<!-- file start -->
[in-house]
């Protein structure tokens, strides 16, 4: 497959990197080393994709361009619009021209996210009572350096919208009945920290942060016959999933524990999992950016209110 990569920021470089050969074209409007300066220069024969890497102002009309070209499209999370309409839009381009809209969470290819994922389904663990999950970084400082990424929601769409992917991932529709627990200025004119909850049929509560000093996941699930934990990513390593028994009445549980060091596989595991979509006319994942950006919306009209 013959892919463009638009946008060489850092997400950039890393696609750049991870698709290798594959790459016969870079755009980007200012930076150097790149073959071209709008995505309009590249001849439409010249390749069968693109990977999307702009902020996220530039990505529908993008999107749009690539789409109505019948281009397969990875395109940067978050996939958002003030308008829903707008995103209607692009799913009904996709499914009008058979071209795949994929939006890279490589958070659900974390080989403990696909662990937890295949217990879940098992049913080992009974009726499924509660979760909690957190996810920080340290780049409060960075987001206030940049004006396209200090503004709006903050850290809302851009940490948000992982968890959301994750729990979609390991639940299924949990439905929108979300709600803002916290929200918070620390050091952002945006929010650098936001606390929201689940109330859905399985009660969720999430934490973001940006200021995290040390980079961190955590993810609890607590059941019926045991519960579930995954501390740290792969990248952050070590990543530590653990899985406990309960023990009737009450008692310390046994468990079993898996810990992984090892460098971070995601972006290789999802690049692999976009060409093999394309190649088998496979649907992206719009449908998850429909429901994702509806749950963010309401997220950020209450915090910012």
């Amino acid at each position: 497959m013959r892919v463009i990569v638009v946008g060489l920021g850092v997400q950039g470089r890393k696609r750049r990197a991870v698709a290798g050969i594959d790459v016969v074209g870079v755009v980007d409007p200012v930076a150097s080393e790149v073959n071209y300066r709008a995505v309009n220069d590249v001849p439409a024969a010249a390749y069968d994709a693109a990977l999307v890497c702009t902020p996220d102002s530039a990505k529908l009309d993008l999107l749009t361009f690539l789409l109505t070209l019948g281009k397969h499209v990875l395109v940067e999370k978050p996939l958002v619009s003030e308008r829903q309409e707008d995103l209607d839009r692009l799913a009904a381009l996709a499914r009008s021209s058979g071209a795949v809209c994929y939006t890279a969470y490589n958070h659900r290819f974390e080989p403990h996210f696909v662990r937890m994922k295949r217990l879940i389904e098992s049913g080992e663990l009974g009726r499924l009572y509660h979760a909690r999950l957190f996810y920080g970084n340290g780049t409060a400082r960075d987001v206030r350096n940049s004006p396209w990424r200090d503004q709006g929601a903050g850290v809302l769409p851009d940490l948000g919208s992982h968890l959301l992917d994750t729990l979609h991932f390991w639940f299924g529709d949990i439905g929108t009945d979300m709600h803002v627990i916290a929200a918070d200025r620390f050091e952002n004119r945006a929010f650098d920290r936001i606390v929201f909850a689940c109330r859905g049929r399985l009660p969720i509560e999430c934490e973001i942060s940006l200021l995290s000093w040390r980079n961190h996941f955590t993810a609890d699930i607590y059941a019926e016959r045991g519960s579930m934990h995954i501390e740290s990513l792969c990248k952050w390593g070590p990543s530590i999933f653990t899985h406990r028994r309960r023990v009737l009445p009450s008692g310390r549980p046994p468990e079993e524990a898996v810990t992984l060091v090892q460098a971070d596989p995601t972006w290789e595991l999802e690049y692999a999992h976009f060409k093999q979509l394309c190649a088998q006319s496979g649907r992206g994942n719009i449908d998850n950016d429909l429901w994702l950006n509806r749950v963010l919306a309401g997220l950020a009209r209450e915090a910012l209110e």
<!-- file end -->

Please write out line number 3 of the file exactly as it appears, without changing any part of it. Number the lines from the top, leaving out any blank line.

């Amino acid at each position: 497959m013959r892919v463009i990569v638009v946008g060489l920021g850092v997400q950039g470089r890393k696609r750049r990197a991870v698709a290798g050969i594959d790459v016969v074209g870079v755009v980007d409007p200012v930076a150097s080393e790149v073959n071209y300066r709008a995505v309009n220069d590249v001849p439409a024969a010249a390749y069968d994709a693109a990977l999307v890497c702009t902020p996220d102002s530039a990505k529908l009309d993008l999107l749009t361009f690539l789409l109505t070209l019948g281009k397969h499209v990875l395109v940067e999370k978050p996939l958002v619009s003030e308008r829903q309409e707008d995103l209607d839009r692009l799913a009904a381009l996709a499914r009008s021209s058979g071209a795949v809209c994929y939006t890279a969470y490589n958070h659900r290819f974390e080989p403990h996210f696909v662990r937890m994922k295949r217990l879940i389904e098992s049913g080992e663990l009974g009726r499924l009572y509660h979760a909690r999950l957190f996810y920080g970084n340290g780049t409060a400082r960075d987001v206030r350096n940049s004006p396209w990424r200090d503004q709006g929601a903050g850290v809302l769409p851009d940490l948000g919208s992982h968890l959301l992917d994750t729990l979609h991932f390991w639940f299924g529709d949990i439905g929108t009945d979300m709600h803002v627990i916290a929200a918070d200025r620390f050091e952002n004119r945006a929010f650098d920290r936001i606390v929201f909850a689940c109330r859905g049929r399985l009660p969720i509560e999430c934490e973001i942060s940006l200021l995290s000093w040390r980079n961190h996941f955590t993810a609890d699930i607590y059941a019926e016959r045991g519960s579930m934990h995954i501390e740290s990513l792969c990248k952050w390593g070590p990543s530590i999933f653990t899985h406990r028994r309960r023990v009737l009445p009450s008692g310390r549980p046994p468990e079993e524990a898996v810990t992984l060091v090892q460098a971070d596989p995601t972006w290789e595991l999802e690049y692999a999992h976009f060409k093999q979509l394309c190649a088998q006319s496979g649907r992206g994942n719009i449908d998850n950016d429909l429901w994702l950006n509806r749950v963010l919306a309401g997220l950020a009209r209450e915090a910012l209110e």